28. 13:32, so not a Friday Beast but testing enough. Despite long service in the kitchen, I have never knowingly cooked or eaten a GRISKIN (and as suggested above, the word sounds like it should involve a stroll down Offal Avenue, rather than being an actual premium cut); but staying within the kitchen, I did remember to think of percussion as soon as I saw the word, having learned and forgotten that trick more than once. Spent a while trying to work out how ROE could help give CRUSOE, and find an extra letter, before realising I was closer than I had thought with that line of reasoning.

  29. 5m 32s, considerably quicker than I was for today’s QC, and plenty of biffing. Some nice breakdowns here.

  30. I wondered whether the clue for ORGANZA was printed as the setter intended. The word “needs” seems redundant. I’d suggest the clue would work better without it.

    1. Agree, which would suggest that, as I have replied above, the “DRESS” bit goes with the FABRIC, no? Otherwise it is surplus to requirements as well.

    2. As listed above, north of the border the English ‘needs xxxing’ becomes ‘needs xxxed’. Perhaps this setter is Scottish.

      1. ‘Dress’ is “the covering or ornament of the body”. If a word had “trimmed dress”, you would take a letter off the outer part, which is what I see.

        I see many are making a point that “needs trimmed” has a meaning I’m just not familiar with as an American. It’s a good point, but I don’t see a problem with my parsing either, so I’ll just leave it as is.

  31. 28 mins, the usual veggie complaint, but as it turns out none of the meat eaters had heard of it either. Too long at the end trying to fathom it out. XENON was an obscure clue to a had-to-be answer.

    1. I’m not British so I shouldn’t comment, but I would think both words end with the same sound — Chambers agrees.

      Certainly ‘tableau’ in French does not rhyme with ‘low’, but the word in question is the English word ‘tableau’, which is pronounced differently.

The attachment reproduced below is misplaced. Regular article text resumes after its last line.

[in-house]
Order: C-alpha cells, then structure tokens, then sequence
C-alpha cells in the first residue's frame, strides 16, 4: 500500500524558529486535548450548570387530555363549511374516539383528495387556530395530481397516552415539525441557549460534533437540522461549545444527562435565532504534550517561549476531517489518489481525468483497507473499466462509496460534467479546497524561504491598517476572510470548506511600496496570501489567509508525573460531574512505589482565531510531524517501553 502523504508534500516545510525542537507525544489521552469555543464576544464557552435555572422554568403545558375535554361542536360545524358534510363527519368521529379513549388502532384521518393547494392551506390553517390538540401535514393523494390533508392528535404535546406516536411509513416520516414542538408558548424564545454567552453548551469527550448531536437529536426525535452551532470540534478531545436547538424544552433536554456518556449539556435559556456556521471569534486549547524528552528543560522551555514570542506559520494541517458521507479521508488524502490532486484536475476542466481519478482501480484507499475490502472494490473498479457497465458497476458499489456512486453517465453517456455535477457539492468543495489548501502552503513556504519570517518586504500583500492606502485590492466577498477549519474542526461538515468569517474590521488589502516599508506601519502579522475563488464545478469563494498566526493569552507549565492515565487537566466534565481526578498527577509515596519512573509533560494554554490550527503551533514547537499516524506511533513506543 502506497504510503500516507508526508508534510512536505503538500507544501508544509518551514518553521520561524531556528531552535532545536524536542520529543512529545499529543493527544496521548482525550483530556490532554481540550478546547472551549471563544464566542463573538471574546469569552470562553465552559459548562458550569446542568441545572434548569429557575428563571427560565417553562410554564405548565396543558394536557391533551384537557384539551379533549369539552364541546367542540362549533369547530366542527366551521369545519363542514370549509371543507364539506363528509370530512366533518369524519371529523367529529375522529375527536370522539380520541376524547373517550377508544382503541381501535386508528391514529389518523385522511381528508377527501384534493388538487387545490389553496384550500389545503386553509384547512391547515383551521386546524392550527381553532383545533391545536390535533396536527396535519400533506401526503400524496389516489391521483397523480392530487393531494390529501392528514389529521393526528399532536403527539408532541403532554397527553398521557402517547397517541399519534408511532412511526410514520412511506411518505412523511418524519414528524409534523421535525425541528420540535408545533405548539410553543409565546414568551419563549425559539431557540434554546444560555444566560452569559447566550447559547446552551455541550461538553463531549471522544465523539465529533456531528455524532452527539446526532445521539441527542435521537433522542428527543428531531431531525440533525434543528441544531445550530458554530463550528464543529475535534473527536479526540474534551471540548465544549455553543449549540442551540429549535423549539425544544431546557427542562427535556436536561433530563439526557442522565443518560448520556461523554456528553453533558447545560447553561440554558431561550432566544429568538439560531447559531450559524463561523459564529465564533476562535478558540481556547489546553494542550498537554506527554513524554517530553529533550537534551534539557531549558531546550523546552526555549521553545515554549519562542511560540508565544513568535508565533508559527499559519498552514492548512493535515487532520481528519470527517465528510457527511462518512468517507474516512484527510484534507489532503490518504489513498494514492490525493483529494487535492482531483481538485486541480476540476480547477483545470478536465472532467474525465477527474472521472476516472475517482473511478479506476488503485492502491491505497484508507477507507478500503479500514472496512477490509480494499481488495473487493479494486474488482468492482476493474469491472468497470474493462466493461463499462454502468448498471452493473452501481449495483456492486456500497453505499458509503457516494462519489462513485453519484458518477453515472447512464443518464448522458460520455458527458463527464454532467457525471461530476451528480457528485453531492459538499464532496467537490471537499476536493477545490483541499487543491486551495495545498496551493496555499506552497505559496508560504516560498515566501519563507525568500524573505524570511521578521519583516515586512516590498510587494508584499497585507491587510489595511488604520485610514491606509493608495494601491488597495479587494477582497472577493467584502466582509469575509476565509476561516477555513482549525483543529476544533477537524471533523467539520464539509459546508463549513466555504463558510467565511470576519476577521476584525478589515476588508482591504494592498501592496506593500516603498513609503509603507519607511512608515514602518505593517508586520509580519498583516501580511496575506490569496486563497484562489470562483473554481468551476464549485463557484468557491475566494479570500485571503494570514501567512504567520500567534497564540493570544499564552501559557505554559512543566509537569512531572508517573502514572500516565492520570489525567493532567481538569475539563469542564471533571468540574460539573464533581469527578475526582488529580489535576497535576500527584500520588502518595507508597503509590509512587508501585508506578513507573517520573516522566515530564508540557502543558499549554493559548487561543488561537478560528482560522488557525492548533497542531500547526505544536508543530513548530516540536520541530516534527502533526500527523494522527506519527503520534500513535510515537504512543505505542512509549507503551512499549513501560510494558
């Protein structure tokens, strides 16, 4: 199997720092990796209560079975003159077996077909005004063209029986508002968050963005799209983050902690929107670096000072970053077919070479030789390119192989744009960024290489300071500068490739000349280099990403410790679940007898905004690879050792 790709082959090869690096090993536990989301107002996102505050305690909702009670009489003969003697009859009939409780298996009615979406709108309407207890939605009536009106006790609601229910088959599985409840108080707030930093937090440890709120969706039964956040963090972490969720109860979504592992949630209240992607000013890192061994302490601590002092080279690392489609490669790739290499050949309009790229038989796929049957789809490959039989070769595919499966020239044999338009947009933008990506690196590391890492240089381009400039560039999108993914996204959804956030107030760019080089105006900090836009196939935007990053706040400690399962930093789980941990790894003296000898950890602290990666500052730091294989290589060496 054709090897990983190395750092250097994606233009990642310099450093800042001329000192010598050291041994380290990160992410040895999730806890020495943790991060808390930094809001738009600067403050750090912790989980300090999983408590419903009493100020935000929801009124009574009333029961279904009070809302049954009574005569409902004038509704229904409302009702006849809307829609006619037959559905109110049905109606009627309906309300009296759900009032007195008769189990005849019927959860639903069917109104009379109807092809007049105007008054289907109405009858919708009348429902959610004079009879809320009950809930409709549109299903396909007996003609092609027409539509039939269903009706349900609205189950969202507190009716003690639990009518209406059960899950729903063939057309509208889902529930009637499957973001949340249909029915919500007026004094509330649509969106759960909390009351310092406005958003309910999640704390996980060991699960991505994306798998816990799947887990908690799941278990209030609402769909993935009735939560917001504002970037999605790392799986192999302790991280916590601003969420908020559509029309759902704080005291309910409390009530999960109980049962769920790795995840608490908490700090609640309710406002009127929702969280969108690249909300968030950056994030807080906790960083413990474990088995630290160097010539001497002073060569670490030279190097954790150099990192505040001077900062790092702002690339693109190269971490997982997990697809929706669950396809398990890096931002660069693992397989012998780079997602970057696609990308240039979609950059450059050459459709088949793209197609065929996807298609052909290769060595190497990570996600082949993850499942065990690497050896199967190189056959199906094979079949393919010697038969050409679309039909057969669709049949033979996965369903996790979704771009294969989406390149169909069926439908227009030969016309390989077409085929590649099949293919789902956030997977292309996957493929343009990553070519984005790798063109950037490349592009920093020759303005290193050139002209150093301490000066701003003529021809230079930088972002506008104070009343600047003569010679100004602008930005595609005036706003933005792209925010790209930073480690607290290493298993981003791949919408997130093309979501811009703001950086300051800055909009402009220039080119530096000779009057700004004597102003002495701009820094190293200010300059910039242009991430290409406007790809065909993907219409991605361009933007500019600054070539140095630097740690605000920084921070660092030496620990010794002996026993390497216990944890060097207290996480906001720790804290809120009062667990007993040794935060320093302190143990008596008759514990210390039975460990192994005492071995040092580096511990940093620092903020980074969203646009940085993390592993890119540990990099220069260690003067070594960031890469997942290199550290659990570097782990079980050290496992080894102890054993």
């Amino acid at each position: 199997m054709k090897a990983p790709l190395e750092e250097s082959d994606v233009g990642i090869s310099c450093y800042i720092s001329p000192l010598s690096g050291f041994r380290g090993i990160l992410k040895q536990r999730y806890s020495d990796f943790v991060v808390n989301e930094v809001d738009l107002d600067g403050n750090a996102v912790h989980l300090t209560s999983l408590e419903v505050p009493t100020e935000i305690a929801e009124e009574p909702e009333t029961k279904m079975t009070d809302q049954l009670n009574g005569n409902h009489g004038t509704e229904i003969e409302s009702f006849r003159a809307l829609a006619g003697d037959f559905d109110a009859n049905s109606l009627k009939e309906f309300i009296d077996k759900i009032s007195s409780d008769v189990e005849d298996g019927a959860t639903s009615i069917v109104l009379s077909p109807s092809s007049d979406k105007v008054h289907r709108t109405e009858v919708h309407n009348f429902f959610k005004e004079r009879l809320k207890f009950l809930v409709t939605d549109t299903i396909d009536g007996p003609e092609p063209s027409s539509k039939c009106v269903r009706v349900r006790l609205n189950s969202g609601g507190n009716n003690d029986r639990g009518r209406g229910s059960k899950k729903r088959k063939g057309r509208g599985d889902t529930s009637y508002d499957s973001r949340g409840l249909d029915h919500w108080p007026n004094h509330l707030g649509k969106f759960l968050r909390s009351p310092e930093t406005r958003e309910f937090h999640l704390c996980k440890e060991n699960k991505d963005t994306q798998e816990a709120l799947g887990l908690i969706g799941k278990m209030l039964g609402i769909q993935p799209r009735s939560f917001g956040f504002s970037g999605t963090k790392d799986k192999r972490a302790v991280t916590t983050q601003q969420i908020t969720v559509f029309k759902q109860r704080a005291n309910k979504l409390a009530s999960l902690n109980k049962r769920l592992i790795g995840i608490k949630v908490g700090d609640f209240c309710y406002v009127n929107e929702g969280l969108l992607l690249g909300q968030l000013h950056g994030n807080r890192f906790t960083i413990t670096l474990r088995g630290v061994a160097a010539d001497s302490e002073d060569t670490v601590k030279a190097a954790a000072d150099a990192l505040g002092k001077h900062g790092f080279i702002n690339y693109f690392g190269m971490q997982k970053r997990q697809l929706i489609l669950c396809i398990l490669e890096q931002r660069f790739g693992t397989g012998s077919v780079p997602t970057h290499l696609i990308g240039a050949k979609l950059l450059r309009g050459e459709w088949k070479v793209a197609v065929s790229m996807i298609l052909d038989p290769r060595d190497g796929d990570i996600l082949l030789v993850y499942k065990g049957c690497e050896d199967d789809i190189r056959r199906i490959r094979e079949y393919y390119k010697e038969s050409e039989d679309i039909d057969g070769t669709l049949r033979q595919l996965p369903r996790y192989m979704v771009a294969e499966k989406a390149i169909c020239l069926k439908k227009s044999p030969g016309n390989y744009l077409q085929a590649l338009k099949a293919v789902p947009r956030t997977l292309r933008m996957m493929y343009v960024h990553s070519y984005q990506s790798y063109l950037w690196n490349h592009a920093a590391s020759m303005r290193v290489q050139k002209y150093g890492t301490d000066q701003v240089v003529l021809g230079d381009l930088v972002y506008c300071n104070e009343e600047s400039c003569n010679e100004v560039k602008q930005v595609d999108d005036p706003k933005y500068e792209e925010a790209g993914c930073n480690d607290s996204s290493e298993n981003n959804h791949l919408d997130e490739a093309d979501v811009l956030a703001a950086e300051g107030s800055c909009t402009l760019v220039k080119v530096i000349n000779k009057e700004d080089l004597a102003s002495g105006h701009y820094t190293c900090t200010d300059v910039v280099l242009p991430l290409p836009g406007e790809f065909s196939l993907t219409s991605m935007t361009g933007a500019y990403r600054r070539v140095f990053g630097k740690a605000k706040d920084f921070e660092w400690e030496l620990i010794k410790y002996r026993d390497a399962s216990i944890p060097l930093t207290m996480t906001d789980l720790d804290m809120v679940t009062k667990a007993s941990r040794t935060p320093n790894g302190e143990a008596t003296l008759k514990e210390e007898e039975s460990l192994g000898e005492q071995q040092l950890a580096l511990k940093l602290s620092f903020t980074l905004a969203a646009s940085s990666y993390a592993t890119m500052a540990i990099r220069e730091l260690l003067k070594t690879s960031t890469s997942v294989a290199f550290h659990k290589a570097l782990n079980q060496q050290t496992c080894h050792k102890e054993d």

32. With G_I_K_N I couldn’t believe that there was any word that fitted, so I gave up and cheated. I shouldn’t of course: if I was made of sterner stuff I’d have found risking. ORGANZA entered without understanding: I got the Anzac, but didn’t see the small body and couldn’t (and still can’t) understand ‘needs trimmed’, when it should either be ‘trimmed’, as Astro_Nowt says, or ‘needs to be trimmed’. Otherwise not really too difficult, 42 minutes, although for the second day in succession I was very slow to start: I suspected SNOOZE BUTTON but was reluctant to enter it at first.

    1. Please see my comments above: in Scotland, your grass needs trimmed, not trimming.

  33. Really enjoy this kind of grid pattern, and trying to solve the long ones around the edge first with no ‘crossers’ in place. Think I’ll give griskin a miss though- sounds like a compound of gristle and skin . .

  34. 19:19. A sight easier than yesterday’s near defeat, with GRISKIN being the only unknown. Who would have thought there was a special word for a lean bit of pork.

  35. 22:12

    On the wavo today, though there were bits I missed or didn’t like much:

    SABBATH – failed to parse apart from the AB
    DEED BOX – NHO but plain enough to parse
    CHERISH – wasn’t that happy with the definition but happier about it having read the comments
    LEAU sounds like LOW – it does to me and my Third Form French
    TIMPANI – didn’t get the kitchen reference, though they are also known as kettledrums…